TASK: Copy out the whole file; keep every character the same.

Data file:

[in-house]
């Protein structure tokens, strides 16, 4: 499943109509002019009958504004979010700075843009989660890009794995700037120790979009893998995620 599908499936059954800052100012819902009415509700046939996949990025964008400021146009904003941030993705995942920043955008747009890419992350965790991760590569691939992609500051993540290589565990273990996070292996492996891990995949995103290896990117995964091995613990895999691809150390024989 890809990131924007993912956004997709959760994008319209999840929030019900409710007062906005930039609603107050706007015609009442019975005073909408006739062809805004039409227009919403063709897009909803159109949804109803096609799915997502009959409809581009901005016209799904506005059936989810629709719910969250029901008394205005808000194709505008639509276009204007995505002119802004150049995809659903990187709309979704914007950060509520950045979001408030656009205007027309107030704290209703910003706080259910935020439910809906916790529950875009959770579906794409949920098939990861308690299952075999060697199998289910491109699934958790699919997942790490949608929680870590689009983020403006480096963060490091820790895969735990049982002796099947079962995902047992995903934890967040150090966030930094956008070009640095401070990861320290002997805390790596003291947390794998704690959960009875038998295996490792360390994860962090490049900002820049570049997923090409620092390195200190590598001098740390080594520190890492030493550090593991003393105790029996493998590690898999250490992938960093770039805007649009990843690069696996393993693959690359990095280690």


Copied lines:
[in-house]
């Protein structure tokens, strides 16, 4: 499943109509002019009958504004979010700075843009989660890009794995700037120790979009893998995620 599908499936059954800052100012819902009415509700046939996949990025964008400021146009904003941030993705995942920043955008747009890419992350965790991760590569691939992609500051993540290589565990273990996070292996492996891990995949995103290896990117995964091995613990895999691809150390024989 890809990131924007993912956004997709959760994008319209999840929030019900409710007062906005930039609603107050706007015609009442019975005073909408006739062809805004039409227009919403063709897009909803159109949804109803096609799915997502009959409809581009901005016209799904506005059936989810629709719910969250029901008394205005808000194709505008639509276009204007995505002119802004150049995809659903990187709309979704914007950060509520950045979001408030656009205007027309107030704290209703910003706080259910935020439910809906916790529950875009959770579906794409949920098939990861308690299952075999060697199998289910491109699934958790699919997942790490949608929680870590689009983020403006480096963060490091820790895969735990049982002796099947079962995902047992995903934890967040150090966030930094956008070009640095401070990861320290002997805390790596003291947390794998704690959960009875038998295996490792360390994860962090490049900002820049570049997923090409620092390195200190590598001098740390080594520190890492030493550090593991003393105790029996493998590690898999250490992938960093770039805007649009990843690069696996393993693959690359990095280690």